These days, it seems that a new alternative data product hits the market every week. However, not all datasets are created equal, and even the best datasets can fall short without the correct processes and understanding.
At Earnest, we work with institutional clients on both ends of the resource spectrum — from funds with teams of data scientists/analysts/engineers to those without any dedicated data resource. From what we’ve seen, funds without a dedicated data team who successfully use alt-data in their process typically exhibit the following traits:
1) Focus on datasets with a historical correlation
This may sound obvious but there are plenty of datasets that purport to be analogous to one behavior or another — e.g. social media sentiment or customer reviews (weak signal) — versus something that directly relates to a reported company metric e.g. consumer transaction data to reported net sales, or tracking auto dealer inventories online to measure unit sales (strong signal).
2) Understand where the data comes from, what it does well, and — perhaps most critically — its biases and limitations
For instance, a US consumer transaction panel can be a great indicator of ticket purchases by US residents at SeaWorld (SEAS), but is blind to purchases made via OTA’s (indistinct billing) or by foreign tourists (not part of the panel).
3) Use alt-data as one of multiple inputs to their decision making process
One dataset may be great at anticipating top-line results (e.g. restaurant sales), while traditional research calls with suppliers provide perspective on costs impacting the bottom line (e.g. chicken wing prices). Together, these sources provide a more holistic picture of company performance.
4) Look beyond anticipating just the quarter
When preparing to meet with company management, data can be helpful to develop sophisticated and substantiated questions probing a longer term thesis. This can be as simple as asking about declining unique shoppers, to drilling down into retention of shoppers and their lifetime-value, or reviewing performance by geography to question management’s weather-related comments. (Shameless Plug for EarnestQuery).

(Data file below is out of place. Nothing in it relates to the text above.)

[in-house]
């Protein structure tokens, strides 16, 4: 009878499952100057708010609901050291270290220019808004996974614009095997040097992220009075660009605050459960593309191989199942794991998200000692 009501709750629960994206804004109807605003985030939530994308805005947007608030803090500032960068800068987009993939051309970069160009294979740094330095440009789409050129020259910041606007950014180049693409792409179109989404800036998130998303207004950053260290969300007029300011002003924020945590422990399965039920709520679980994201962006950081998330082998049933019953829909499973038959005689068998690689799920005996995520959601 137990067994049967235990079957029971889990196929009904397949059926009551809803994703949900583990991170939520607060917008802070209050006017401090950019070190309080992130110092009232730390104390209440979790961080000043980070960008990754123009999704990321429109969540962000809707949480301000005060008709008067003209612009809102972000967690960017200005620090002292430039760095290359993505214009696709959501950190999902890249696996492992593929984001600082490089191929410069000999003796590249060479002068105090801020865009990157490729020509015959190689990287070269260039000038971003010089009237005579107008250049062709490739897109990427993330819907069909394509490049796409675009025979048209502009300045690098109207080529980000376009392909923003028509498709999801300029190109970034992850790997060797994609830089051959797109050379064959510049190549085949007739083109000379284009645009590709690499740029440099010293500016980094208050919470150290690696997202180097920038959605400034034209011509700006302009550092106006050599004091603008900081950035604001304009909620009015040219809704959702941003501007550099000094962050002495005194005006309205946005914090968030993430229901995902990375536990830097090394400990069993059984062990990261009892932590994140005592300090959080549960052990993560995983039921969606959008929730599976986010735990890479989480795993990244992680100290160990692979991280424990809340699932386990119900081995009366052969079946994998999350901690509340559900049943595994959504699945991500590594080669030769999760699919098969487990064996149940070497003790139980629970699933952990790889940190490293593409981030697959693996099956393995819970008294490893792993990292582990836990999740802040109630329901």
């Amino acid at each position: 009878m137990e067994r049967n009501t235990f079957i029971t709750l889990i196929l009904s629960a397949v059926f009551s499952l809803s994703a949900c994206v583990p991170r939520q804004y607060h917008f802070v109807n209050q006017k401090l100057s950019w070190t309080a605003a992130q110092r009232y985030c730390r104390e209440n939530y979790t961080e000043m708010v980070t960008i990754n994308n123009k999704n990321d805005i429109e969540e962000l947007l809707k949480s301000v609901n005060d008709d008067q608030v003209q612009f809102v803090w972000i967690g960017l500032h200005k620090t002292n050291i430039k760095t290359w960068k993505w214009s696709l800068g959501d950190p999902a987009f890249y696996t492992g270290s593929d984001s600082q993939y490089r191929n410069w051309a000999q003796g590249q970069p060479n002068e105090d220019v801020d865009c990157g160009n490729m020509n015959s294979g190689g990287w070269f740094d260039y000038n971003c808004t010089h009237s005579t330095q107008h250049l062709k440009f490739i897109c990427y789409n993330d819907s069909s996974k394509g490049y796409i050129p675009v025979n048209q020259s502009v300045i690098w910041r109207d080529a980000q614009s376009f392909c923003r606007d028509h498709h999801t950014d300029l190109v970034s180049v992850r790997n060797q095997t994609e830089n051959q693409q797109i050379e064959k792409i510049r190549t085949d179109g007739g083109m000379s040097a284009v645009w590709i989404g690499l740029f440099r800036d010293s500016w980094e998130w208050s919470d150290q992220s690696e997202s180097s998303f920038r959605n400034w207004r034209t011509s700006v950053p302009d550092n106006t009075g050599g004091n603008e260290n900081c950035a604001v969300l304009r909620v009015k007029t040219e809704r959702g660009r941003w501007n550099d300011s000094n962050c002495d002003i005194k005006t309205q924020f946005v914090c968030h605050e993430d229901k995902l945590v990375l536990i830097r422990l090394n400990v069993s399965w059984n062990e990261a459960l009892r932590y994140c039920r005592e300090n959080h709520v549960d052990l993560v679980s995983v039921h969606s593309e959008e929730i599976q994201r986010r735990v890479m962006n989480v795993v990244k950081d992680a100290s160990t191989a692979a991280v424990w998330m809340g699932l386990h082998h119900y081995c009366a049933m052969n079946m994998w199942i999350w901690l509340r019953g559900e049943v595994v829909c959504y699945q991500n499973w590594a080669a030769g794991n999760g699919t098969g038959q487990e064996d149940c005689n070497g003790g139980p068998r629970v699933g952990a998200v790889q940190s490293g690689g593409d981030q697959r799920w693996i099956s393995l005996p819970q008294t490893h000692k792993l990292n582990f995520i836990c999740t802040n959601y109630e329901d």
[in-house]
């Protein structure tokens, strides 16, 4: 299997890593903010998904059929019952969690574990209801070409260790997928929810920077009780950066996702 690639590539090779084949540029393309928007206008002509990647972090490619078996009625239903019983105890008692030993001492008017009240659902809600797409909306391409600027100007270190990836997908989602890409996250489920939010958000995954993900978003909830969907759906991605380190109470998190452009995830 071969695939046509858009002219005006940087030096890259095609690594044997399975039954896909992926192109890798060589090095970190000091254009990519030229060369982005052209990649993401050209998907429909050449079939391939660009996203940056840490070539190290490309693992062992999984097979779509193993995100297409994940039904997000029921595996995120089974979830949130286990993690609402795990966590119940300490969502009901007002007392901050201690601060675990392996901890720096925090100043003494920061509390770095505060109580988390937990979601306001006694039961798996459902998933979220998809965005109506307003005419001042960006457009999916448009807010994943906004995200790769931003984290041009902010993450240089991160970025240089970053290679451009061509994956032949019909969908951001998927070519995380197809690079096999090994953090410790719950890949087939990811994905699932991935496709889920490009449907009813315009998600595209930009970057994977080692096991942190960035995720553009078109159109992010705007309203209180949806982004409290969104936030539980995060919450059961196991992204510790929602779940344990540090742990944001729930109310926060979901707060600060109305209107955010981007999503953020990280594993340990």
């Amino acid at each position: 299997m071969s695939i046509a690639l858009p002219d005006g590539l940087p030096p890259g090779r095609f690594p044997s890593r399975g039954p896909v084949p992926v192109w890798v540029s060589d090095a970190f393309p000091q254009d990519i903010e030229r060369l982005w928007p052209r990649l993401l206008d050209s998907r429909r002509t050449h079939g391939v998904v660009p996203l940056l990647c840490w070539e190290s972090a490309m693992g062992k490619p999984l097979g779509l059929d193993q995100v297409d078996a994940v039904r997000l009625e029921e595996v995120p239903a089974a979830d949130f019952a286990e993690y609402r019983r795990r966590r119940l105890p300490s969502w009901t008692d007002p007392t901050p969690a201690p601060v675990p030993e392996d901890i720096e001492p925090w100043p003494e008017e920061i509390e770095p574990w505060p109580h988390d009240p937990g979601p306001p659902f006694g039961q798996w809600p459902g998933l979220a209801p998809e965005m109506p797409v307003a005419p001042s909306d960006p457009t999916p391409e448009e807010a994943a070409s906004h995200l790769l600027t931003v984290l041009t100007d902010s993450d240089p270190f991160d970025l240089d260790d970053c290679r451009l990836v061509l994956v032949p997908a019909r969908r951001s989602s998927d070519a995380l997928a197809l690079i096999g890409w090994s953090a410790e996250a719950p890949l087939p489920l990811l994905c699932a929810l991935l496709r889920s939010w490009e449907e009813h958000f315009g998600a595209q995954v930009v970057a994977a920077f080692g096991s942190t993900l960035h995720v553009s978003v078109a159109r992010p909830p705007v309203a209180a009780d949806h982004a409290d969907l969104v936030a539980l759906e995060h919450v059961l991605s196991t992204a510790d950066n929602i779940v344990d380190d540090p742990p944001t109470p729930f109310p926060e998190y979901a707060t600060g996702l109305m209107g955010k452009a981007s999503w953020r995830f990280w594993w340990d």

5) Leverage their vendors
Quality providers are willing and able to share a great deal of what goes into their process and how they’re interpreting a given situation, context you can learn from. Each dataset has its nuances. You should feel you’re learning from your vendors rather than teaching them about a given company.
How to action this? Look at what data is available for the industries you follow, find a dataset and vendor that complements your skill-set, and test it in your process with a trial. Pareto’s principle tends to apply as you glean much of the value in the first 20% of effort (yes, some effort is required), followed by a long tail to leverage every last aspect of a dataset.
Lastly, is all this priced in? You only need to look at the many double digit moves following company reports this 2Q18 earnings season — right across the spectrum of market capitalization — to see that’s not the case. Will it be one day? Trading the quarter maybe… eventually… once the majority of funds (hedge and mutual) are using alt-data, but that’s far from true today. Longer term, just like working with experts, surveys, and other research tools before now, it’s the use of the tool (questions asked of the data) that becomes the ‘edge’ rather than the tool (data) itself.